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Bull Racing, Vietnam Style

Every year at Mekong Delta, Bay Nui (Seven Mountains) Region, An Giang Province, people look forward to the Dolta Festival, an annual celebration made up of colorful costumes, cultural shows, parades, dancing and family dinners. But perhaps most of all, people come in hoardes in anticipation of the popular chariot racing, Vietnam style.

Dolta Festival traces back to the Khmer people who originally practiced the festival as a traditional celebration of their autumn-winter crop planting. Today, the festive affair is greatly attended by not only the ethnic groups in the province, but even outside of and even tourists, both domestic and foreign. In fact, to add more “spirit” to the affair so to speak, some spectators bring and bang pots, pans and other cooking utensils from morning until the afternoon.

This year’s bull race is the 19th celebration since it started during the Khmer times. It will be held at the temple courtyard of Ta Miet in Tri Ton District. It is open to all interested contestants from An Giang and even the nearby provinces. The owners of the bull teams who have come to join this year’s contest come from An Giang Province, from the districts of Tri Ton, Tinh Bien, Chau Thanh, Chau Phu, Thoai Son; Hon Dat and Kien Luong districts from Kien Giang Province; and Takeo Region, Cambodia, expectedly.

Each racing tournament is composed of 38 pairs of bulls which won from the commune level competition. Each animal requires the following qualities in order to be eligible to join the race: big head; straight back; solid bone; long tail; small ear; round neck; and gentle eye.

Each round of the race involves two pairs of bulls which will be yoked to a harrow when the contest starts. The harrow is made of a plank of wood 30 cms. wide and 90 cms. long. The controller then stands on the harrow and waves his whip. But he must do so with a firm stance, as per contest regulations, or lose in the competition. The whip or round stick is made of rattan and called xa lu. At the signal of the referee to begin the race, the controller shoves this xa lu into the bull’s buttock to startle the animal and make it run fast.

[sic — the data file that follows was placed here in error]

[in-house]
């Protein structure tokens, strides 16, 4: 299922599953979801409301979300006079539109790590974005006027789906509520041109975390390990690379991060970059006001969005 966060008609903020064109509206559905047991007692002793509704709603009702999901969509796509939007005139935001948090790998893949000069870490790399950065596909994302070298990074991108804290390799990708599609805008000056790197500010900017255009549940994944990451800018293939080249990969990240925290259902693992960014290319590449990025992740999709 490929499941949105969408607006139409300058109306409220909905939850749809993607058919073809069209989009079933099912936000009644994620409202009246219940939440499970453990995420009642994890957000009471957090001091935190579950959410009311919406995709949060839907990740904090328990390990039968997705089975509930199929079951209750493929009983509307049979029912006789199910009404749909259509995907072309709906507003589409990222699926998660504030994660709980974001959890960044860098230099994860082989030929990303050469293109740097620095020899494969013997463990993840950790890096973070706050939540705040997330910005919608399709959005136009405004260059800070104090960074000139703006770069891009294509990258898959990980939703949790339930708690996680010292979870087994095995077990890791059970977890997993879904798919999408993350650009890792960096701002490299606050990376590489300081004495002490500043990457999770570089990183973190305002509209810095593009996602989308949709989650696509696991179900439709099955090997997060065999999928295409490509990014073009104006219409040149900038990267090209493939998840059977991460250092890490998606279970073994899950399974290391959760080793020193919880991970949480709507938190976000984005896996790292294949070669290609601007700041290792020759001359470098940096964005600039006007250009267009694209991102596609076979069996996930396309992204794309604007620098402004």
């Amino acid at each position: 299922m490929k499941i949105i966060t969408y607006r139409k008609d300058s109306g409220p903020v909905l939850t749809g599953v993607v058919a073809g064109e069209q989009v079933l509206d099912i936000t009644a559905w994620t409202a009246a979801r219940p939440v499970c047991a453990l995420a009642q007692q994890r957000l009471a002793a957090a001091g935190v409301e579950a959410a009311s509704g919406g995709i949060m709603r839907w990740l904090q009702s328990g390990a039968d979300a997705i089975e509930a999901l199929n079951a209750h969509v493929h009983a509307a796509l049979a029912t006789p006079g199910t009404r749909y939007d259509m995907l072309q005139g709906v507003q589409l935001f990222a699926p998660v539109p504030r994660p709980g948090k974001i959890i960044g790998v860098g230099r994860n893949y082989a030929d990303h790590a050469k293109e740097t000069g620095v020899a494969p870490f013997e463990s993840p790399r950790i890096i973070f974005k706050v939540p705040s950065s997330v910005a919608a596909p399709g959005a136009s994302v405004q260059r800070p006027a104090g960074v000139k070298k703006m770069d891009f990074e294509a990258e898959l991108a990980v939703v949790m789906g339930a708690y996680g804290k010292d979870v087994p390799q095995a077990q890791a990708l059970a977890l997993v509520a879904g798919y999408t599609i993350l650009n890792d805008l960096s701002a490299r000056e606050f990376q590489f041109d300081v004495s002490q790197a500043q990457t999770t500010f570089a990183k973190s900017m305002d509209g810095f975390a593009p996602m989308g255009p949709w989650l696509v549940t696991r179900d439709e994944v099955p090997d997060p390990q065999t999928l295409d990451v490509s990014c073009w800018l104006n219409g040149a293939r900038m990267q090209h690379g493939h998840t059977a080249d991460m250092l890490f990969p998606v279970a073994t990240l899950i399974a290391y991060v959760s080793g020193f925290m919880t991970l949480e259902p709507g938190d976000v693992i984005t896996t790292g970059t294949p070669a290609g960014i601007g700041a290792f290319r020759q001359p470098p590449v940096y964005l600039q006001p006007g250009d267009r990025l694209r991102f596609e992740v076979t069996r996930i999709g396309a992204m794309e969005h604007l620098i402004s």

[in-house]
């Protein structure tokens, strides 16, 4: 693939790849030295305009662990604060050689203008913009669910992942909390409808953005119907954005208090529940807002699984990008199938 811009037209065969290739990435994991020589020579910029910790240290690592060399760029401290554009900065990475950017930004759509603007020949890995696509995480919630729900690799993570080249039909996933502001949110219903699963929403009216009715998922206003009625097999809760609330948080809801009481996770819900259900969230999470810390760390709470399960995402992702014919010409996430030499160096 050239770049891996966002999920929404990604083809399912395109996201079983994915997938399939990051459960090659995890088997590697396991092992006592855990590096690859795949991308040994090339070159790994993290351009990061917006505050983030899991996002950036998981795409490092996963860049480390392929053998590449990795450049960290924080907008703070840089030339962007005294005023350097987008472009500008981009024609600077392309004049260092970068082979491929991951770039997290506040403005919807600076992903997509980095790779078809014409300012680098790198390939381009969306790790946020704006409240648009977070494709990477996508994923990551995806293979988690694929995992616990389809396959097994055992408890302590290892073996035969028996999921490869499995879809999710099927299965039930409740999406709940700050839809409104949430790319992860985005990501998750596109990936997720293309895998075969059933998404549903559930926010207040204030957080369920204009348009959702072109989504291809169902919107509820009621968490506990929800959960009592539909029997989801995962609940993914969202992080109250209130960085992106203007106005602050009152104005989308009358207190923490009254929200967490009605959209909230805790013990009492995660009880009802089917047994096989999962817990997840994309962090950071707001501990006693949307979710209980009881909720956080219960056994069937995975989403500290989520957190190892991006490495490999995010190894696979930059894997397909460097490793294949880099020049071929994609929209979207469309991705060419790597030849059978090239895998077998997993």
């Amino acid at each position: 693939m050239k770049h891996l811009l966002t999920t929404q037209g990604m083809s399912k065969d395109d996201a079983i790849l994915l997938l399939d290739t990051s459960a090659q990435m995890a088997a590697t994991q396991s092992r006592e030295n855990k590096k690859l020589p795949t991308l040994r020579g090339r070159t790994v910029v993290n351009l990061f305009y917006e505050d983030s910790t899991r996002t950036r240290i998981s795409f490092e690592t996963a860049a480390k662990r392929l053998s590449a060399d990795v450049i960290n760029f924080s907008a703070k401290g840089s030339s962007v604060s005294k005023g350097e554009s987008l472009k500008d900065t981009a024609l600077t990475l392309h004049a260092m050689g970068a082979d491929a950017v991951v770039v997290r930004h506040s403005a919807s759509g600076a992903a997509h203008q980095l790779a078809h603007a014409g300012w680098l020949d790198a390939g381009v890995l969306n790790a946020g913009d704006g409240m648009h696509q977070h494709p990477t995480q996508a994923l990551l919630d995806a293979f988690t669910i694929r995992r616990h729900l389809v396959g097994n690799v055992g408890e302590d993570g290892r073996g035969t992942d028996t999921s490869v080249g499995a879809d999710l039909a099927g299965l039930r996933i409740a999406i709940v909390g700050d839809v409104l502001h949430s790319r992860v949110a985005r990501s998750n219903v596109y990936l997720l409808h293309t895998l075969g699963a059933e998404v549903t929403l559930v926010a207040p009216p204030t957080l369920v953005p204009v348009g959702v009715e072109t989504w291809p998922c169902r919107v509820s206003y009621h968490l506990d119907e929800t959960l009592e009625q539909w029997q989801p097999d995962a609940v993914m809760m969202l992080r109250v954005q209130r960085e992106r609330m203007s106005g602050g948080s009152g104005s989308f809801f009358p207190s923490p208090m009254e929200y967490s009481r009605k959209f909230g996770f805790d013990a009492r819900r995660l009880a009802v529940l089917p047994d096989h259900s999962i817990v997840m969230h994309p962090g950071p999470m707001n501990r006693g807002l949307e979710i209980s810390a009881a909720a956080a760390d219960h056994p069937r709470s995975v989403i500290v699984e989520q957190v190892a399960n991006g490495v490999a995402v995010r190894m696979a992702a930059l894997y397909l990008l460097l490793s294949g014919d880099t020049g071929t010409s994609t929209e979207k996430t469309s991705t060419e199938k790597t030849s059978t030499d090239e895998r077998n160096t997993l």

The race consists of two rounds: Hu and Tha. Hu is the selection round. Here, each pair of bull has to go around the race ground two times for both warm up and performance. If even one of the pair of bulls steps on the harrow of their competitors, it is a signal for defeat. Tha is the contest proper. In this round, each bull must showcase its strength. At the same time, the animal’s controller must display his skill in order to win the race. The start and finish points are marked with two green and red poles which are 5 meters apart from each other. The bulls in the green lane must reach the finish line of the same color. But while in Hu, stepping on the competitor’s harrow means losing, it is the exact opposite in the 120-meter long Tha round.

Aside from its traditional cause, village men also see bull racing as a chance to show off their “manliness” by displaying their bravery and skills to the public. All in all, the Dolta Festival and chariot competition is a wonderful opportunity for all people from all walks of life to converge in a single place and event to celebrate history and culture and simple have a good, fun time.

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